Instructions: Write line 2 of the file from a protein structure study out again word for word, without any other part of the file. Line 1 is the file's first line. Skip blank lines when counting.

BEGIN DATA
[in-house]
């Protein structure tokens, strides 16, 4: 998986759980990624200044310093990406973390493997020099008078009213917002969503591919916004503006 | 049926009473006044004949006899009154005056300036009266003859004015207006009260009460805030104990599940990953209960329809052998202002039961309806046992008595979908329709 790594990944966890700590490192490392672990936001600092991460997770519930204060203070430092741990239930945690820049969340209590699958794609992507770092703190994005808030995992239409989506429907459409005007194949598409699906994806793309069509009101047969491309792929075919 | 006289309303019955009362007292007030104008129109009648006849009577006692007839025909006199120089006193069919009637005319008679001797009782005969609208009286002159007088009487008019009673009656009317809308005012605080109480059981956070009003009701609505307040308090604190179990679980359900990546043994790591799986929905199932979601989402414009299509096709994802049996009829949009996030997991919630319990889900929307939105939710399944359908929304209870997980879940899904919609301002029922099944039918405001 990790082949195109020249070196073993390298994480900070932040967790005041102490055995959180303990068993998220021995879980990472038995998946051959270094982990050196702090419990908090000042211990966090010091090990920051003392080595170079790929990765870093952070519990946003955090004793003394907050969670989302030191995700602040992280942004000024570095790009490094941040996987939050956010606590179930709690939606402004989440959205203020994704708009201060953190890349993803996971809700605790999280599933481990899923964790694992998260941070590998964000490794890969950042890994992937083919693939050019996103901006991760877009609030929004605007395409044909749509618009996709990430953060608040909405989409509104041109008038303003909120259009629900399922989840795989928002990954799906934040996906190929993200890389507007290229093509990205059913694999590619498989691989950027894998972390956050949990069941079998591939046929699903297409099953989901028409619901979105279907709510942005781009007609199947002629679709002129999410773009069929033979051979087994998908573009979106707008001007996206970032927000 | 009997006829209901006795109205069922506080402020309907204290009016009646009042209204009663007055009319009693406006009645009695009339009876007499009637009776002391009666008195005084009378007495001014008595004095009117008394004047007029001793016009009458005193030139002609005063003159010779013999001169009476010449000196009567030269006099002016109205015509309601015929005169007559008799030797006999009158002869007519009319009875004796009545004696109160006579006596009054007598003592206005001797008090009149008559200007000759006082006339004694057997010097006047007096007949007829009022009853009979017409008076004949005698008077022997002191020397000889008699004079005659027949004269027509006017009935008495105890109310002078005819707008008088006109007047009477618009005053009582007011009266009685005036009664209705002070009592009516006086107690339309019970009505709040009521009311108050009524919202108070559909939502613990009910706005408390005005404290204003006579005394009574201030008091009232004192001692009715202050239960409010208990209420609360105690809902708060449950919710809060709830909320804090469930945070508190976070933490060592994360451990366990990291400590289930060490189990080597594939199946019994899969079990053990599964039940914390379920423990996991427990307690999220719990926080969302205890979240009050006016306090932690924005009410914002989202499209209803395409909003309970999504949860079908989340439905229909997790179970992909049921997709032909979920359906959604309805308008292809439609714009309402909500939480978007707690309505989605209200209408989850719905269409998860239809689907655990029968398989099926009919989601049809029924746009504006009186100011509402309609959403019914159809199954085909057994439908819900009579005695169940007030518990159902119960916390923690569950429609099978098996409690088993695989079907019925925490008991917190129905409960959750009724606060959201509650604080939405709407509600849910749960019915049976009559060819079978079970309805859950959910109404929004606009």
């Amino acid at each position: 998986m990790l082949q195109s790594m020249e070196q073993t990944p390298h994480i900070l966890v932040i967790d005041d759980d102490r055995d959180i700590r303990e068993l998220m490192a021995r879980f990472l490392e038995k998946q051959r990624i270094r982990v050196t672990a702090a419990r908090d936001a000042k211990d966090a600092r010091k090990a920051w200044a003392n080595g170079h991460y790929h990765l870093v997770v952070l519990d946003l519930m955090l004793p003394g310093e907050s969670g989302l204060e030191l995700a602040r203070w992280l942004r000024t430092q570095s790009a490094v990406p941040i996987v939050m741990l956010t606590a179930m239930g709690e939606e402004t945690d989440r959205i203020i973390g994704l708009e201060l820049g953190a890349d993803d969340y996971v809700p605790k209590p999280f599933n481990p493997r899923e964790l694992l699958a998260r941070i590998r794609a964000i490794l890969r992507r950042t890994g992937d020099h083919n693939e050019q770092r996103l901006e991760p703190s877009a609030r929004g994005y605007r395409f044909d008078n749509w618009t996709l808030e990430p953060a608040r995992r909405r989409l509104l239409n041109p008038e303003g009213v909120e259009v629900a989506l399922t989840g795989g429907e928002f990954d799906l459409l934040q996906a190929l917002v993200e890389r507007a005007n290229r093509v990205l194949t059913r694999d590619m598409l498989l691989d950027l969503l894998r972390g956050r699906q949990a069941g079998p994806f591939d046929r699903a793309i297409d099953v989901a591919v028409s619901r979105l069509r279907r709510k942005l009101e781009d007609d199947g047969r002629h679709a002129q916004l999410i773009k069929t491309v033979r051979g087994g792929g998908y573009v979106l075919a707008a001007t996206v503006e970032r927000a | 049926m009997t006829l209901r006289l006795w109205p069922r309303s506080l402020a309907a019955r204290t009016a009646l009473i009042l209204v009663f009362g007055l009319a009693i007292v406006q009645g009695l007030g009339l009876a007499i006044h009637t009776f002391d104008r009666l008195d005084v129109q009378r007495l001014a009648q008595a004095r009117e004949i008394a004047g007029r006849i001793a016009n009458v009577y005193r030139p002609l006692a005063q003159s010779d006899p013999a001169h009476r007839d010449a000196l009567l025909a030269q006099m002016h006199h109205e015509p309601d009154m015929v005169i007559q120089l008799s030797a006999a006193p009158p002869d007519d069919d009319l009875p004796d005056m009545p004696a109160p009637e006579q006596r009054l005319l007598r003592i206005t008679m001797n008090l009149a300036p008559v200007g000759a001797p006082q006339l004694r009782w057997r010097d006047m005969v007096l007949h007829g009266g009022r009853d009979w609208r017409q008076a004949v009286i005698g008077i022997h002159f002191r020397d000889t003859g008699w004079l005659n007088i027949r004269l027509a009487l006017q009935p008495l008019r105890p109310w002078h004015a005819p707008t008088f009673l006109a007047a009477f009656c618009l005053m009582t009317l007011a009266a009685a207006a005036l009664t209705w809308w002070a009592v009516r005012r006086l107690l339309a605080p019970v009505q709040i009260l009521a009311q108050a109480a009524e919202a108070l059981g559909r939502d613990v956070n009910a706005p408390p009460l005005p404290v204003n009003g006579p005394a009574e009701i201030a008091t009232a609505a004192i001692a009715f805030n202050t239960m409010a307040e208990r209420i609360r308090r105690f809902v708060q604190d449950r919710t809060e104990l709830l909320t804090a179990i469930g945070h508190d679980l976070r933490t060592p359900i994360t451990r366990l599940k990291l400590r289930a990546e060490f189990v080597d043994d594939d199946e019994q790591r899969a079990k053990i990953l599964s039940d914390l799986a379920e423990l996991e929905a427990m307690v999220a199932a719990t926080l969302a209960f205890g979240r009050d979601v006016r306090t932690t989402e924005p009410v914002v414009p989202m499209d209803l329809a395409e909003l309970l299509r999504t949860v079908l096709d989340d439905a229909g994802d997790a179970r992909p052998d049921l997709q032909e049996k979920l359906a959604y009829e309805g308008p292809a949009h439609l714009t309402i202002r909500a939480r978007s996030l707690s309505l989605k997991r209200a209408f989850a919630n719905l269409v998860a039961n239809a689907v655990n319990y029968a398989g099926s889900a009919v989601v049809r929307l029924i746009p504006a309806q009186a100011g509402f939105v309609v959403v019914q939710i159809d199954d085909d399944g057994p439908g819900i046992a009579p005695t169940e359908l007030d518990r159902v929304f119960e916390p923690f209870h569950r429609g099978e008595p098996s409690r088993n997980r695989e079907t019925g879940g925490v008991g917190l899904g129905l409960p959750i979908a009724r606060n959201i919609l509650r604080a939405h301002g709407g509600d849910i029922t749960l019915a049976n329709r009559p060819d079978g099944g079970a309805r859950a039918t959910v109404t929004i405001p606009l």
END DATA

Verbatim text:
């Protein structure tokens, strides 16, 4: 998986759980990624200044310093990406973390493997020099008078009213917002969503591919916004503006 | 049926009473006044004949006899009154005056300036009266003859004015207006009260009460805030104990599940990953209960329809052998202002039961309806046992008595979908329709 790594990944966890700590490192490392672990936001600092991460997770519930204060203070430092741990239930945690820049969340209590699958794609992507770092703190994005808030995992239409989506429907459409005007194949598409699906994806793309069509009101047969491309792929075919 | 006289309303019955009362007292007030104008129109009648006849009577006692007839025909006199120089006193069919009637005319008679001797009782005969609208009286002159007088009487008019009673009656009317809308005012605080109480059981956070009003009701609505307040308090604190179990679980359900990546043994790591799986929905199932979601989402414009299509096709994802049996009829949009996030997991919630319990889900929307939105939710399944359908929304209870997980879940899904919609301002029922099944039918405001 990790082949195109020249070196073993390298994480900070932040967790005041102490055995959180303990068993998220021995879980990472038995998946051959270094982990050196702090419990908090000042211990966090010091090990920051003392080595170079790929990765870093952070519990946003955090004793003394907050969670989302030191995700602040992280942004000024570095790009490094941040996987939050956010606590179930709690939606402004989440959205203020994704708009201060953190890349993803996971809700605790999280599933481990899923964790694992998260941070590998964000490794890969950042890994992937083919693939050019996103901006991760877009609030929004605007395409044909749509618009996709990430953060608040909405989409509104041109008038303003909120259009629900399922989840795989928002990954799906934040996906190929993200890389507007290229093509990205059913694999590619498989691989950027894998972390956050949990069941079998591939046929699903297409099953989901028409619901979105279907709510942005781009007609199947002629679709002129999410773009069929033979051979087994998908573009979106707008001007996206970032927000 | 009997006829209901006795109205069922506080402020309907204290009016009646009042209204009663007055009319009693406006009645009695009339009876007499009637009776002391009666008195005084009378007495001014008595004095009117008394004047007029001793016009009458005193030139002609005063003159010779013999001169009476010449000196009567030269006099002016109205015509309601015929005169007559008799030797006999009158002869007519009319009875004796009545004696109160006579006596009054007598003592206005001797008090009149008559200007000759006082006339004694057997010097006047007096007949007829009022009853009979017409008076004949005698008077022997002191020397000889008699004079005659027949004269027509006017009935008495105890109310002078005819707008008088006109007047009477618009005053009582007011009266009685005036009664209705002070009592009516006086107690339309019970009505709040009521009311108050009524919202108070559909939502613990009910706005408390005005404290204003006579005394009574201030008091009232004192001692009715202050239960409010208990209420609360105690809902708060449950919710809060709830909320804090469930945070508190976070933490060592994360451990366990990291400590289930060490189990080597594939199946019994899969079990053990599964039940914390379920423990996991427990307690999220719990926080969302205890979240009050006016306090932690924005009410914002989202499209209803395409909003309970999504949860079908989340439905229909997790179970992909049921997709032909979920359906959604309805308008292809439609714009309402909500939480978007707690309505989605209200209408989850719905269409998860239809689907655990029968398989099926009919989601049809029924746009504006009186100011509402309609959403019914159809199954085909057994439908819900009579005695169940007030518990159902119960916390923690569950429609099978098996409690088993695989079907019925925490008991917190129905409960959750009724606060959201509650604080939405709407509600849910749960019915049976009559060819079978079970309805859950959910109404929004606009």